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Blog: One thousand prospectors…999 disappointed

Mineral exploration represents a scientific research effort that continues for decades. At the moment, exploration in Finland is being carried out by 50 companies operating primarily with foreign financing. Money for this research frequently comes from outside the area of the European Union.

Persons in Finland, who conduct exploration are mainly natural scientists. In addition, spatial data professionals, research assistants and, of course, drillers are required, each of whom obtain data for research.

Officials are also needed, since every exploration permit requires administrative work. Every exploration permit decision costs the applicant thousands of euros.

 

A disappointment for one a stroke of luck for another?

Locating enriched mineralisation in the bedrock requires precise localisation. In plain English, an “ore body” means economically valuable ore.

However, locating an ore body often results in disappointment for an optimistic mineral exploration company. “A pessimist is never disappointed” is, to my knowledge, not a familiar saying amongst prospectors.  The same site will be explored a few years later with the thought that “maybe, just maybe, something was left unnoticed”. Well, nothing is ever black and white – one person’s disappointment can be another person’s stroke of luck.  The companies report on the research they have carried out on an annual basis to the Finnish Safety and Chemicals Agency (Tukes).

In the end, mining exploration ends either with the desired result – the discovery of ore – or statistically that, out of about 999 times out of a thousand, the result is that the site concerned does not yield valuable ore.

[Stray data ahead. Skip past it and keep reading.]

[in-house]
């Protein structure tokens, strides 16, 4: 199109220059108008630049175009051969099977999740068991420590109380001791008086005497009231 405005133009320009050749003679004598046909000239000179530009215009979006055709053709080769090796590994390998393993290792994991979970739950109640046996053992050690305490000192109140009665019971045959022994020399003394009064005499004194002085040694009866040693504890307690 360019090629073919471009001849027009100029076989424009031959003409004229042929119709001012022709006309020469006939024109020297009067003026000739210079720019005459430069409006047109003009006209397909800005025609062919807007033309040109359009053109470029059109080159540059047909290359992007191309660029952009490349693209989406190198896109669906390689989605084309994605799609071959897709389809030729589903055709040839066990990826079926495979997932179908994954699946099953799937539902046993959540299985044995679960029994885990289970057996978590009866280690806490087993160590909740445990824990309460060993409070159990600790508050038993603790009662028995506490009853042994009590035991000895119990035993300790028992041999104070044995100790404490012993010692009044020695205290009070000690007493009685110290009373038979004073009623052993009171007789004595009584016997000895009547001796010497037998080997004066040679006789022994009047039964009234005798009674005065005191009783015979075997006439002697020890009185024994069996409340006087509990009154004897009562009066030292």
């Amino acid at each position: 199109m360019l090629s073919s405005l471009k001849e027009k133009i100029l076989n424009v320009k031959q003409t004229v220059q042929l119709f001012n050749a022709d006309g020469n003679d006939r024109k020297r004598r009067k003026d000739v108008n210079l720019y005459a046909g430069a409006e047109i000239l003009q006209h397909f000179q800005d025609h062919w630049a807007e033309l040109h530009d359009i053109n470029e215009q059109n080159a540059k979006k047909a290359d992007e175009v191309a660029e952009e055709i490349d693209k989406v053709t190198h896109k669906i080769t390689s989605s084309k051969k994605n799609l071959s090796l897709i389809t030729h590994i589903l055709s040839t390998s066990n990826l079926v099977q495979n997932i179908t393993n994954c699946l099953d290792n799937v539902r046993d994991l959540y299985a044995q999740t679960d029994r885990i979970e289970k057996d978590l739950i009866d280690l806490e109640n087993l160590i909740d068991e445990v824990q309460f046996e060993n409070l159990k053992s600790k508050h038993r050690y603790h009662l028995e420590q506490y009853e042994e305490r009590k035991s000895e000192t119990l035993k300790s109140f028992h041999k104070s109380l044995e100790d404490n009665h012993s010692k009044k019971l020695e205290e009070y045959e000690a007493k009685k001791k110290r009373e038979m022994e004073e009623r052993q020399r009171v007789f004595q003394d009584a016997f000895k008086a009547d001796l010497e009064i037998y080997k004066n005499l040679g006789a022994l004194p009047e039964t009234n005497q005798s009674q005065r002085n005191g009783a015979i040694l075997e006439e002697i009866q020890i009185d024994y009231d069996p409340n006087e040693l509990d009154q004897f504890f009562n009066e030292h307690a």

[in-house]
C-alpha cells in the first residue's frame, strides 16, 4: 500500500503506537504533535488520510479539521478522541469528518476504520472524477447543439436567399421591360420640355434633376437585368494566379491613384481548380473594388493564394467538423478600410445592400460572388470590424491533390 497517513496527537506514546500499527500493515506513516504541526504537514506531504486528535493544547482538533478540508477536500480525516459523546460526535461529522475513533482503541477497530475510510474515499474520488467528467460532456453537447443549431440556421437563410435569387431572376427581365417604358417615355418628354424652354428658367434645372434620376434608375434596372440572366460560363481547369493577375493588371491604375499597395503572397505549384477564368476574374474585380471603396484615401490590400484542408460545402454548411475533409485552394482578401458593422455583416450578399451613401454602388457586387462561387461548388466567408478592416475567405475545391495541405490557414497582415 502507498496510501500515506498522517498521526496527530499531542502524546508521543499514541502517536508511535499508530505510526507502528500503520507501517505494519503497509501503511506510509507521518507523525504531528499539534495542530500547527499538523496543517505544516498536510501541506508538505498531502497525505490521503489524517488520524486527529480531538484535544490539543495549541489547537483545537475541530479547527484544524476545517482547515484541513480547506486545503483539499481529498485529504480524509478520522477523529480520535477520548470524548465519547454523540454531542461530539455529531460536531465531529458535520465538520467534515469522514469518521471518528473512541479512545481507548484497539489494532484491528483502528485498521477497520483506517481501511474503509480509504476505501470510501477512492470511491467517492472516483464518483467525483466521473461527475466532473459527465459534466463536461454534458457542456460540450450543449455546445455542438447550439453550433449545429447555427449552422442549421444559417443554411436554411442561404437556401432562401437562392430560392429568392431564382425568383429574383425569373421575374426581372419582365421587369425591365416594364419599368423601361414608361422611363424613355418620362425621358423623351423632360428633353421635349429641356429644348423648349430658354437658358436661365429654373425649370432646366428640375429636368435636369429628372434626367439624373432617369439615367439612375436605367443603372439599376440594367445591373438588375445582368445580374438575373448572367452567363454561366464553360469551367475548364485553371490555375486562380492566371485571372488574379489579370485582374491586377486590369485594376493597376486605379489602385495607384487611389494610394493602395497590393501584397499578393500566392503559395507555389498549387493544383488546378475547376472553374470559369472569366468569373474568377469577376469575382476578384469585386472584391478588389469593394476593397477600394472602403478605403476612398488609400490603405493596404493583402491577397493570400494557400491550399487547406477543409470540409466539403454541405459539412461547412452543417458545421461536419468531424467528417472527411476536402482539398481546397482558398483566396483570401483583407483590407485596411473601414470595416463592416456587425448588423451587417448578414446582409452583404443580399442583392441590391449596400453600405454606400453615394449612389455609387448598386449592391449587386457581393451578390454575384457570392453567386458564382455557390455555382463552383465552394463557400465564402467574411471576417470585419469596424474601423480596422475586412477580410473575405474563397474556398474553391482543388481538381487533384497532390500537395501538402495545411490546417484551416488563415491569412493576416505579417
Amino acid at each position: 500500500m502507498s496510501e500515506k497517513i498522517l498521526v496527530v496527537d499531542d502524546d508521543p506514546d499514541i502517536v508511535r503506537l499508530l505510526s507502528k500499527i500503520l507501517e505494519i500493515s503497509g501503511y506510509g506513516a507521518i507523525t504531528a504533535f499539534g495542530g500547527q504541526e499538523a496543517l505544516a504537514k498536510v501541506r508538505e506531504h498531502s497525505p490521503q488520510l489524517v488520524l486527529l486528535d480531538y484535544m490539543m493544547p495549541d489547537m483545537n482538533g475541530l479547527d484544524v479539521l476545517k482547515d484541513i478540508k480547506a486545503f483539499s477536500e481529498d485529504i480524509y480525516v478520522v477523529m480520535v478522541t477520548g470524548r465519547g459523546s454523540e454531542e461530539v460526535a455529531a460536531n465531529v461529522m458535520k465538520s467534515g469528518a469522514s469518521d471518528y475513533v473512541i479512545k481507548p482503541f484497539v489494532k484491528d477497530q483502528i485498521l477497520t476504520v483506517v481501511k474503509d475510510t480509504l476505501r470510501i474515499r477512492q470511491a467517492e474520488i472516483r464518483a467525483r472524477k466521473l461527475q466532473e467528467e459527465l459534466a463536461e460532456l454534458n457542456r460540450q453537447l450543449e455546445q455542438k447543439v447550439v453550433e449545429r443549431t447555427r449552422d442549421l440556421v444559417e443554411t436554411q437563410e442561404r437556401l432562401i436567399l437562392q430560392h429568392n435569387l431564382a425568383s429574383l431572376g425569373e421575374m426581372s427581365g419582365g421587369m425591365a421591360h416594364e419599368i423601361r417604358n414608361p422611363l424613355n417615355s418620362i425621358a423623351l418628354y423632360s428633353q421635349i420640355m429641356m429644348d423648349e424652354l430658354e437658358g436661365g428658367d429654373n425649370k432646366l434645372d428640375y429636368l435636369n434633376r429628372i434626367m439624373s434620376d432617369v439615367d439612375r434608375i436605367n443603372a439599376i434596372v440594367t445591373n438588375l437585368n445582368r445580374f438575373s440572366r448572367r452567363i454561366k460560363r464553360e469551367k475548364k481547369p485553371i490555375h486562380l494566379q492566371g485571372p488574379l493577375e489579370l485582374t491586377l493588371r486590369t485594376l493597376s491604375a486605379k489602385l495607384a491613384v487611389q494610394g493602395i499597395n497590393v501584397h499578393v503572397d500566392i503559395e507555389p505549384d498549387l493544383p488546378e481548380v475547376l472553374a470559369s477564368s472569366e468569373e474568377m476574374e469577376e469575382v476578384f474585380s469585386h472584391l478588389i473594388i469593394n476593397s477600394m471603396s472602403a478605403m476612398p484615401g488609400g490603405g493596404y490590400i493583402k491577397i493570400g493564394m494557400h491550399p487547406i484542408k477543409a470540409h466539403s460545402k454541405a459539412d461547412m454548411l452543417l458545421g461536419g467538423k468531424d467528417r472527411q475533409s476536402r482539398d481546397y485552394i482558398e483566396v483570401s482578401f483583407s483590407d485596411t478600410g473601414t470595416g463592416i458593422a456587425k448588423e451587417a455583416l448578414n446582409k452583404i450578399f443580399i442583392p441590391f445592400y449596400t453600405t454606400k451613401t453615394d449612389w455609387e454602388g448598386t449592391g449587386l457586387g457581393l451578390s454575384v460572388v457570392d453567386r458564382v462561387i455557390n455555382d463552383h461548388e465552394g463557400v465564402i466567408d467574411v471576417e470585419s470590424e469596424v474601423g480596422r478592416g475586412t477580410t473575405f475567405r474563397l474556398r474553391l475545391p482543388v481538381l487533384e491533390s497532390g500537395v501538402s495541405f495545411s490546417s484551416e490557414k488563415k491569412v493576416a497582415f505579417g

The final report is the stepping stone for the next project

The next step is the After-care measures. The permit holder should submit a final report for exploration project that may have lasted 15 years. This final report represents public information about the Finnish bedrock, and it may be of advantage for all scientific investigation along the lines of planned land use.   In other words, it is not just a new search for ore.

Frequently, however, the report tainted with disappointment acts as a foundation for the next exploration project, where the minerals sought may differ from the previous project.

“Maybe they missed something,” the geologist studying the report considers. Or then it is a matter of an entirely new approach or research technique that the previous permit holder (poor fellow) never heard about. 10–15 years can easily fly by. On the geological timeline, this is merely a drop in the ocean, but in the life or a human being it can feel like an interminably long stretch of time – like having to wait before you can drive a car.

 

Blog: Results worth millions can be found in exploration reports

 

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Ilkka Keskitalo

Senior Officer, Mining

 

The author has worked in geological prospecting at Tukes for six years and prior to this at GTK for 10 years.

 

 

For additional information, visit

On the subject of mining: Tukes website

Mining Act

Government Decree on Mining Activities

Guidelines for reporting on mineral exploration in Finland

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